Practice Tips Posts

Practicing Over Winter Break

We like to share this post each year to give you some ideas for practicing at home over break!

You’ve made it through the first half of the school year! For many of you, that means you’ve probably played a few concerts, recently completed your marching band season, or maybe you’re headed to the Rose Parade. With winter comes the thrill of pep band, the improvisation of jazz band, the spinning of winter guard, or the rhythms of winter percussion. You know by now, being a musician is a never-ending process with performances and rehearsals perpetually around the corner.

What Books Should I Get For Lessons?

When I meet with a new student for the first time we always discuss what books they need to have for their lessons. Here are five method/etude books that are essential for good foundations to unlocking your full musical potential through the trumpet.

  • Complete Conservatory Method by Jean Baptist Arban

Widely considered by many to be “The Trumpet Bible”, this is usually the first book suggested by private instructors if you are serious about studying trumpet due to the amount of material that is covered. Any technical aspect of trumpet playing that you will need to succeed will be in this book including nice songs, wicked characteristic studies, and classic cornet solos such as Fantasia Brilliante, Norma Variations, and Carnival of Venice.

  • Technical Studies by Herbert L. Clarke

Mr. Clarke presents exercises that combine several fields and can be utilized for many things. The infamous second study can be played in several tonalities, or you can begin working on playing softer while going higher. The final etude from the fifth study is very challenging as well.

Jared Rodin Clinic at Paige’s Music – November 6th at 7PM – FREE!

Jared Rodin is one of the most active and successful musicians in the area. As a performer, educator, and contractor he must always deliver at the highest level. Learn his approach to making music at this free masterclass hosted by Paige’s Music.

More information and how to register is available at the Eventbrite page below!

https://www.eventbrite.com/e/get-the-most-out-of-your-practice-with-jared-rodin-tickets-76817847249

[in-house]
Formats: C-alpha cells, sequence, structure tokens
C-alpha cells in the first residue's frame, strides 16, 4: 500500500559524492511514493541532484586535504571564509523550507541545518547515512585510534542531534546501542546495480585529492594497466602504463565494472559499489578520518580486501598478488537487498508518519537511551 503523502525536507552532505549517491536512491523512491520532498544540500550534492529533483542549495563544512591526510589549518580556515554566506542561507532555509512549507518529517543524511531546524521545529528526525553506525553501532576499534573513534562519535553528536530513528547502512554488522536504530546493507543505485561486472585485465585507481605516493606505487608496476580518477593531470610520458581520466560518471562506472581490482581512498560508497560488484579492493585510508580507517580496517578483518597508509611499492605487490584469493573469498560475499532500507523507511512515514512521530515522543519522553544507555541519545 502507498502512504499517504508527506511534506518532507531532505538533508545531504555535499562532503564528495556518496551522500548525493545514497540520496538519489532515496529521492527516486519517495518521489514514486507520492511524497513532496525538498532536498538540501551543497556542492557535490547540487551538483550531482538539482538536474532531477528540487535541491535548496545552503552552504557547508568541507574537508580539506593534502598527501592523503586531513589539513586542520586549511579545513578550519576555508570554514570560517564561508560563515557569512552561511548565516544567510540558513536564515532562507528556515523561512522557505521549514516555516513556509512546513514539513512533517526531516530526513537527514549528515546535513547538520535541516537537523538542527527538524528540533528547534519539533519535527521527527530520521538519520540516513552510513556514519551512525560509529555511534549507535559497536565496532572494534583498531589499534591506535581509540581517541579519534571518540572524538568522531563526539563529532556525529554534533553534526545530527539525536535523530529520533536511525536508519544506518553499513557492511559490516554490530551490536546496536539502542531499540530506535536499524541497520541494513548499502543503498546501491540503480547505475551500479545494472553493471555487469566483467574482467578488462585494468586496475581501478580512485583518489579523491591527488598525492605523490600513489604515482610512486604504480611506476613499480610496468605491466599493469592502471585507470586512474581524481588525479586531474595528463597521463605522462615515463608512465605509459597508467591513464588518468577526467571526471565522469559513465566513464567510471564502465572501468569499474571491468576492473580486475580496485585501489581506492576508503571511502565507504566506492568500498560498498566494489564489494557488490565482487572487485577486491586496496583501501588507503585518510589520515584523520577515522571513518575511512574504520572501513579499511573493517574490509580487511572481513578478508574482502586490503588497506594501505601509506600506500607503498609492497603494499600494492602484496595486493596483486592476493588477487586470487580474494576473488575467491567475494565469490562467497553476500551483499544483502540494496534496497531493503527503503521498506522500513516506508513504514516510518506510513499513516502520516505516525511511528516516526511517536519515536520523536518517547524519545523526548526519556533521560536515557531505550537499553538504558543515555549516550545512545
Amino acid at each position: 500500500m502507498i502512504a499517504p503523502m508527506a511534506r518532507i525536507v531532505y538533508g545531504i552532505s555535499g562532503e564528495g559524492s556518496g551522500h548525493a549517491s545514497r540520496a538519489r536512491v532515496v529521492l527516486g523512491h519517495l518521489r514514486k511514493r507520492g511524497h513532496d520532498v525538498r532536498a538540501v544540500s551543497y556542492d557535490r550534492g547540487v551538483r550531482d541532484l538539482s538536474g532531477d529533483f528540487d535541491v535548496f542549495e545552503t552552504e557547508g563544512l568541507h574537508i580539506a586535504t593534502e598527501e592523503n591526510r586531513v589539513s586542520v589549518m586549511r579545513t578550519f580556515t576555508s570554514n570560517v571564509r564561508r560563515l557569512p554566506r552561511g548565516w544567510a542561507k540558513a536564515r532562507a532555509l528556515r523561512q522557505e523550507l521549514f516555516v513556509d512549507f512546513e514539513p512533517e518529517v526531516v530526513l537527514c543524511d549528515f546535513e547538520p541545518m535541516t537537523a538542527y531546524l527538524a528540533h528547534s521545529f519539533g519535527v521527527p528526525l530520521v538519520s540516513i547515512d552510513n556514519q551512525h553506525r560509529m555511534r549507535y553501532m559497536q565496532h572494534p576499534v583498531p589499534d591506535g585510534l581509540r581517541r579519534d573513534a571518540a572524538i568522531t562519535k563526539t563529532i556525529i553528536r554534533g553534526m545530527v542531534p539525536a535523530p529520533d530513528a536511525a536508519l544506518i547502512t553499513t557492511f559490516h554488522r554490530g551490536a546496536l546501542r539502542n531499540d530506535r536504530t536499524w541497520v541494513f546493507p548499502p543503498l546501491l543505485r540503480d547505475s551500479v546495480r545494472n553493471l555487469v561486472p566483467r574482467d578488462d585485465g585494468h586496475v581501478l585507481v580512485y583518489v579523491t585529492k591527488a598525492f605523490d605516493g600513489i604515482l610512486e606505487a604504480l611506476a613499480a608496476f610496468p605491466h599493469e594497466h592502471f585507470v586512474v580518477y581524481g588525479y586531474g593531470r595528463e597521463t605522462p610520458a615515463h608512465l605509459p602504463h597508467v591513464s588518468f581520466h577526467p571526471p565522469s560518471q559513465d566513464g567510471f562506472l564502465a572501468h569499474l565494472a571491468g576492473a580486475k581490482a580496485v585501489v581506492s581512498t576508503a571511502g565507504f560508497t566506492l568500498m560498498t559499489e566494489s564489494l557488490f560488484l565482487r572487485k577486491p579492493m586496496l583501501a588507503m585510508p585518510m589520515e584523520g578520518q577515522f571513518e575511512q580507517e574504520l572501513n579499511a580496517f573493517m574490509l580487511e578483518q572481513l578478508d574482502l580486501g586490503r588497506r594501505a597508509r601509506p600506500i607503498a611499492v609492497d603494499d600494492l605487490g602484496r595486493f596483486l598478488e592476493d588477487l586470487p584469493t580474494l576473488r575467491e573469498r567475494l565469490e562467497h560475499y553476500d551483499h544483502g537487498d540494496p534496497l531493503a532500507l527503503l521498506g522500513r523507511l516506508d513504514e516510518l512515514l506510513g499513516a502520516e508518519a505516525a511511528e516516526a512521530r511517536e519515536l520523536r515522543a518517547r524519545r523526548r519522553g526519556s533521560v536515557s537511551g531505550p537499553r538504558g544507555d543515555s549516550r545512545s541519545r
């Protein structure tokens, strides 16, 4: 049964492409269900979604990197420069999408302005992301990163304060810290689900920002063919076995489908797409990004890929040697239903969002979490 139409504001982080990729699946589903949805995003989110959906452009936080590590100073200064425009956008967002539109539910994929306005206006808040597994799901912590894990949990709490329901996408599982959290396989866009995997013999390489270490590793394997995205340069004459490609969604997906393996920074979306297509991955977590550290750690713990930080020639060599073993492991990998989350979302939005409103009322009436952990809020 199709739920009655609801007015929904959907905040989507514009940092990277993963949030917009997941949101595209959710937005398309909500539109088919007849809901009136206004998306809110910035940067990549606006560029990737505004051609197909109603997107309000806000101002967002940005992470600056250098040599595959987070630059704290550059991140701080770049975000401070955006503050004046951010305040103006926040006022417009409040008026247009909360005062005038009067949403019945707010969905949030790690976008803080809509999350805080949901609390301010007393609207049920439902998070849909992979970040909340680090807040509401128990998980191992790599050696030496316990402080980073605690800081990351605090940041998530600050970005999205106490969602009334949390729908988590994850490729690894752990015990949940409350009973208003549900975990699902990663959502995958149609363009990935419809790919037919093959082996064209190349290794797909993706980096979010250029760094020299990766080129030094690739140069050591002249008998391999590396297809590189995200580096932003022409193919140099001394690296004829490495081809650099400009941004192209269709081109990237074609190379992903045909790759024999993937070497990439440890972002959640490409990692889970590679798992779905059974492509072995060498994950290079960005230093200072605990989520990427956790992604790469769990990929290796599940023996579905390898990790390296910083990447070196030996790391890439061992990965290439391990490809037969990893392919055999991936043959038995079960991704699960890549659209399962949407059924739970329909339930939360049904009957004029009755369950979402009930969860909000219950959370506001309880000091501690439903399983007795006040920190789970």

Recital Reflections: Claiming small victories over performance anxiety

I have never liked recitals. Or auditions. Even playing my solo for Solo & Ensemble. I have always been more comfortable performing when there was at least one other person on stage with me. Some people will tell you if you get nervous it means that you aren’t prepared enough but I think that statement is not entirely accurate.

How to Ease back into Playing After Summer Break

I speak from experience when I say that playing after a long break is tough! If you haven’t picked your instrument up in a few weeks, it can be really difficult to play! Everything feels alien—your chops swell up, you get exhausted after a few notes, you lose your range, and etc. I get it, I get it—hanging out at the pool with your friends is more fun than playing concert F for 30 minutes a day. Here are a few tips to ease you back into playing after summer break:

A Summer Practice Guide for Middle School Band and Orchestra Students

The article below is written by Mr. Alex Keim, band director, at Noblesville East Middle School. When we asked him if we could post it here, he mentioned “It is geared toward 6th grade band, but it is definitely applicable to all middle school students returning to 7th or 8th grade.”  We felt like it was great advice that all middle school band and orchestra students could benefit from.

Mouthpiece Clocking: Voodoo Magic or Real Science?

As a brass player, there are naturally good days and bad days. Days where the instrument sings effortlessly, and days where you want nothing more than to touchdown spike your instrument into the pavement. What if I said that this issue could partially be within your control without changing the way you play?

The Importance Of Breathing Well

The most important factor in brass and woodwind performance is breathing. If you aren’t breathing well, it is very difficult to achieve a great sound on a wind instrument. The best instruments in the world won’t sound great unless you are breathing well!

Here is a short exercise that will enhance your awareness of your breathing: